draulic ash removal hoppers require a seal to prevent air
pended drawing wherein:
in?ltration into the boiler from atmosphere. Normally,
FIG. 1 is a cross-sectional view of a boiler ash hopper
the seal arrangement consists of a combination of drip
employing the conventional seal found in the prior art:
and seal plates to form a labyrinth with the seal plate 30
FIG. 2 is a cross-sectional view of a boiler ash hopper
extending into a water trough to maintain a positive bar
employing the principles of the present invention;
rier between the boiler furnace and the atmosphere. The
FIG. 3 is a side view of the boiler ash hopper shown
di?iculties with this arrangement are; the drip plates de
in FIG. 2.
teriorate as a result of exposure to high internal boiler
Referring to FIG. 1, it is believed in order to describe
temperatures and contact with water in the ‘ash hopper. 35 in detail the state of the present art in order to more
As a consequence, it is periodically necessary to remove
fully appreciate the contribution of the present invention.
the boiler from service for replacement of the drip plates.
FIG. 1 discloses a cross-sectional view of a boiler ash
in order to maintain the ash hopper seal. Additionally,
hopper commonly employed with high pressures-high tem
the hopper which is refractory lined experiences refractory
perature steam boilers utilizing solid fuel for combustion.
damage due to thermal stresses produced by the differen
Such an ash hopper is well-known in the art appearing,
tial in boiler gas temperature within the ash hopper. It
for example, in July 1961 publication of “Mechanical
is desirable therefore to provide an ash hopper seal which
Engineering” The American Society of Mechanical Engi
will reduce boiler shutdown ‘and repair from deteriorated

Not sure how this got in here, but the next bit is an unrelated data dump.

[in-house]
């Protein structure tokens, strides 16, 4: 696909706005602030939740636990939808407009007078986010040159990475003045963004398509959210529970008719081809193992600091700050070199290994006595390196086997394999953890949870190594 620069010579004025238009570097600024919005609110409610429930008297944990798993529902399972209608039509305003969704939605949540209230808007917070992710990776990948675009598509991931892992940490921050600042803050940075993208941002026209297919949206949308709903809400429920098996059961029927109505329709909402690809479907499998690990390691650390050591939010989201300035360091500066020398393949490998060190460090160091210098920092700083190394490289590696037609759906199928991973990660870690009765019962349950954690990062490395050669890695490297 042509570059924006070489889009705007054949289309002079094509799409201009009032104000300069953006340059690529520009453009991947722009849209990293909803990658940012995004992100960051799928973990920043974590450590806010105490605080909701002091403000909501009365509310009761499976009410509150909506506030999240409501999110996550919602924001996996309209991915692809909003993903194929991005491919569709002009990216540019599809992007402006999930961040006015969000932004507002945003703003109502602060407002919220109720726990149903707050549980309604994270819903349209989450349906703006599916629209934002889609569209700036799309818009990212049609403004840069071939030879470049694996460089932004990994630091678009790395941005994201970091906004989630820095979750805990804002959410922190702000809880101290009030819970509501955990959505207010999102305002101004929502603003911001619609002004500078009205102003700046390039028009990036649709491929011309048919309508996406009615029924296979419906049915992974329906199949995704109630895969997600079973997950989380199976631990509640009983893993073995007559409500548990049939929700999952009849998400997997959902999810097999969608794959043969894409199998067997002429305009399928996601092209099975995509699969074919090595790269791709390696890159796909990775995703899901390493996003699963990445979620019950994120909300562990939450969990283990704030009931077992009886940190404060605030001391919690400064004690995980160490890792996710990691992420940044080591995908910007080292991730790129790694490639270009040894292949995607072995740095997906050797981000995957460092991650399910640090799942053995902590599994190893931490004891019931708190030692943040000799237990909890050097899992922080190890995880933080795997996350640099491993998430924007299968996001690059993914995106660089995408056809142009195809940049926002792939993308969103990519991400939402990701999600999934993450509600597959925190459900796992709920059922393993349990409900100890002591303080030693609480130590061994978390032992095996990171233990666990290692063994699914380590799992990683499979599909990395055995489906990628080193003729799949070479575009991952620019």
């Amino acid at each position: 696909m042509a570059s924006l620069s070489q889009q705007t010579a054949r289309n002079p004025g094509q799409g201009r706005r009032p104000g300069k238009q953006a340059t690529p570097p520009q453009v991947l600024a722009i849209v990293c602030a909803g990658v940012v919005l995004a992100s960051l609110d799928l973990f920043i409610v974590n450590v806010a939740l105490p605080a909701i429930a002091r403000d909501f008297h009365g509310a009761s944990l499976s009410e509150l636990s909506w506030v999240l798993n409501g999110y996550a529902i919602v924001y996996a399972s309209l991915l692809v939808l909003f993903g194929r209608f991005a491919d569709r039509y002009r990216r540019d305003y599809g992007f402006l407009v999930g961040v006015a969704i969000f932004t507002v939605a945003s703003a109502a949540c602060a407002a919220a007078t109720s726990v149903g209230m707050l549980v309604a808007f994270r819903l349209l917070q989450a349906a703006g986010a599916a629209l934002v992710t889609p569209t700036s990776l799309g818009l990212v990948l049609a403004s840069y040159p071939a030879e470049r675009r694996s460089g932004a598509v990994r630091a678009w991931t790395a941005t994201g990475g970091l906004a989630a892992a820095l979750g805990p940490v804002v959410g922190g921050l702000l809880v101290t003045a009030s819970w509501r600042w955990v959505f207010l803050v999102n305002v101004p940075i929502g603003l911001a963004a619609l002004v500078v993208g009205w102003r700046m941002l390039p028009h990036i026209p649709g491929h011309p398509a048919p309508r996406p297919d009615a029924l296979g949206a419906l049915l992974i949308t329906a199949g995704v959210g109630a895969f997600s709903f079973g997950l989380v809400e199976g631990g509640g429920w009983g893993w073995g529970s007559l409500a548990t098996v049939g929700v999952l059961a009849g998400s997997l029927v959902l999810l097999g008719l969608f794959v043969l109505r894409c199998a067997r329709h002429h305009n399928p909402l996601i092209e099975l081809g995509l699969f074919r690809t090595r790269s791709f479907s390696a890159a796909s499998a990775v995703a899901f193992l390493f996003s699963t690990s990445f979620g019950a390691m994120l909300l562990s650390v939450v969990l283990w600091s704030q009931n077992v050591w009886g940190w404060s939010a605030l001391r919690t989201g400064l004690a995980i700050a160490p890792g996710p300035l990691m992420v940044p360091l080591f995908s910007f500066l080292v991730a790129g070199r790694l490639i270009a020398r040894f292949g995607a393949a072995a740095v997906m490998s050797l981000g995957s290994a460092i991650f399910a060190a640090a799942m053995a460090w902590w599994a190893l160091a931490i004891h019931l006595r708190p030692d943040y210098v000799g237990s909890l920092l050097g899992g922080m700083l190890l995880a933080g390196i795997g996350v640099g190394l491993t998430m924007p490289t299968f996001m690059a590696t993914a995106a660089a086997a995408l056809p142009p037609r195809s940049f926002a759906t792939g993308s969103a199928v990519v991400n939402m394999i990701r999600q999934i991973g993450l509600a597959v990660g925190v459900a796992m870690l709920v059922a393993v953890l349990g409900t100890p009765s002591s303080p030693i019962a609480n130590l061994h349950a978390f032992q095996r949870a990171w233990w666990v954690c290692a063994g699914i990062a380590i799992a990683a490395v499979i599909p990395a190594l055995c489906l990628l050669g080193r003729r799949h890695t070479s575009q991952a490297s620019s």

neers, page 10. The hopper has an outer metallic shell
boiler drip plates as well as deteriorated refractory.
24}, and an inner refractory lining 22, the combination
An object of the invention is an improved seal for boiler 45 being suitably supported upon pedestals 24 and 26. The
ash hoppers.
shell is filled with water by means (not shown) which
Another object is a boiler ‘ash hopper without a laby
are provided to ?ll the shell with water and drain the
rinth seal.
Another object is hydraulic ash hopper having no drip
plates.
Still another object is a boiler ash hopper with sub
stantially reduced maintenance requirements with respect
water so that any ash occurring from boiler combustion
will ‘be removed from the hopper.
The hopper, as in
dicated in the previous publication, is positioned with
respect to the boiler furnace so as to collect solid fuel
lash resulting from combustion. To seal the interior of
the boiler from the external atmosphere, seal means 28
to refractory surfaces.
Another object is a water seal trough having improved
and 30 are included. The seals shown are only those oc
means for removing boiler ash products deposited 55 curring on two sides of the hopper. There are, of course,